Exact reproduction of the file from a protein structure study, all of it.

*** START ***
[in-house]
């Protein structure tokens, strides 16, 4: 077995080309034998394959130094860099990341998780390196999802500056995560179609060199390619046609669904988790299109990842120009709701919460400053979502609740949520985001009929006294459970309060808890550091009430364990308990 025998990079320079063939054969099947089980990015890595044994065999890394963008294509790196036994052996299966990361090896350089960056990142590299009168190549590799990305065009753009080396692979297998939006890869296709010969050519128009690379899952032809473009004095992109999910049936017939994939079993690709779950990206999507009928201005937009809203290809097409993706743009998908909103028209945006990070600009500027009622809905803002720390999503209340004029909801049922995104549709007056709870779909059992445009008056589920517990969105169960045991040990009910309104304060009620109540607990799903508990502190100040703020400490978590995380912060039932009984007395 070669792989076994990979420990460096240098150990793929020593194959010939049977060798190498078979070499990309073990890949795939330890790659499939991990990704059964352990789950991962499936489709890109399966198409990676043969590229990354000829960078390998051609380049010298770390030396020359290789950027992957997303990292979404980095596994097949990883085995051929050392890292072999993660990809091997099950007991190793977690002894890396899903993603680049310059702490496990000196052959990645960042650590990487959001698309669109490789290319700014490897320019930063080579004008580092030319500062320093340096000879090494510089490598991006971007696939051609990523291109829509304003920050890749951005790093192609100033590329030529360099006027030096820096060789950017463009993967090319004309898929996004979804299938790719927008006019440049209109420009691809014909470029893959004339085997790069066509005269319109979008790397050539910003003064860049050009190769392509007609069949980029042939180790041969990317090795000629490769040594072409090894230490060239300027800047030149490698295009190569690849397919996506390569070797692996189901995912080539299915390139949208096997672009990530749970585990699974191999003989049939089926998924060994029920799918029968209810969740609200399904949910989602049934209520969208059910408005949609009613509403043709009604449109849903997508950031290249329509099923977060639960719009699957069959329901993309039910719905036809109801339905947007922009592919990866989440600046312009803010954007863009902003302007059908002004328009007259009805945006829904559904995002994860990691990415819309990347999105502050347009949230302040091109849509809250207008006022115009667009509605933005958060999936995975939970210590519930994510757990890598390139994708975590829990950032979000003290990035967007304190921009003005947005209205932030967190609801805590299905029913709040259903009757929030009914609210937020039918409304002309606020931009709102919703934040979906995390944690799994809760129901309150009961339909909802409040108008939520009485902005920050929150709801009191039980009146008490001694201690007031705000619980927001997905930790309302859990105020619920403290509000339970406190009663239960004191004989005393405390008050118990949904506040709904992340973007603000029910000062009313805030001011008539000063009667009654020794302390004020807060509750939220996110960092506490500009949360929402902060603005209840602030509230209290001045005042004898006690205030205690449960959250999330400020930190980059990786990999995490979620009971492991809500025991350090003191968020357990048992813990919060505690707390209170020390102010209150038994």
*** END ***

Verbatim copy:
[in-house]
């Protein structure tokens, strides 16, 4: 077995080309034998394959130094860099990341998780390196999802500056995560179609060199390619046609669904988790299109990842120009709701919460400053979502609740949520985001009929006294459970309060808890550091009430364990308990 025998990079320079063939054969099947089980990015890595044994065999890394963008294509790196036994052996299966990361090896350089960056990142590299009168190549590799990305065009753009080396692979297998939006890869296709010969050519128009690379899952032809473009004095992109999910049936017939994939079993690709779950990206999507009928201005937009809203290809097409993706743009998908909103028209945006990070600009500027009622809905803002720390999503209340004029909801049922995104549709007056709870779909059992445009008056589920517990969105169960045991040990009910309104304060009620109540607990799903508990502190100040703020400490978590995380912060039932009984007395 070669792989076994990979420990460096240098150990793929020593194959010939049977060798190498078979070499990309073990890949795939330890790659499939991990990704059964352990789950991962499936489709890109399966198409990676043969590229990354000829960078390998051609380049010298770390030396020359290789950027992957997303990292979404980095596994097949990883085995051929050392890292072999993660990809091997099950007991190793977690002894890396899903993603680049310059702490496990000196052959990645960042650590990487959001698309669109490789290319700014490897320019930063080579004008580092030319500062320093340096000879090494510089490598991006971007696939051609990523291109829509304003920050890749951005790093192609100033590329030529360099006027030096820096060789950017463009993967090319004309898929996004979804299938790719927008006019440049209109420009691809014909470029893959004339085997790069066509005269319109979008790397050539910003003064860049050009190769392509007609069949980029042939180790041969990317090795000629490769040594072409090894230490060239300027800047030149490698295009190569690849397919996506390569070797692996189901995912080539299915390139949208096997672009990530749970585990699974191999003989049939089926998924060994029920799918029968209810969740609200399904949910989602049934209520969208059910408005949609009613509403043709009604449109849903997508950031290249329509099923977060639960719009699957069959329901993309039910719905036809109801339905947007922009592919990866989440600046312009803010954007863009902003302007059908002004328009007259009805945006829904559904995002994860990691990415819309990347999105502050347009949230302040091109849509809250207008006022115009667009509605933005958060999936995975939970210590519930994510757990890598390139994708975590829990950032979000003290990035967007304190921009003005947005209205932030967190609801805590299905029913709040259903009757929030009914609210937020039918409304002309606020931009709102919703934040979906995390944690799994809760129901309150009961339909909802409040108008939520009485902005920050929150709801009191039980009146008490001694201690007031705000619980927001997905930790309302859990105020619920403290509000339970406190009663239960004191004989005393405390008050118990949904506040709904992340973007603000029910000062009313805030001011008539000063009667009654020794302390004020807060509750939220996110960092506490500009949360929402902060603005209840602030509230209290001045005042004898006690205030205690449960959250999330400020930190980059990786990999995490979620009971492991809500025991350090003191968020357990048992813990919060505690707390209170020390102010209150038994």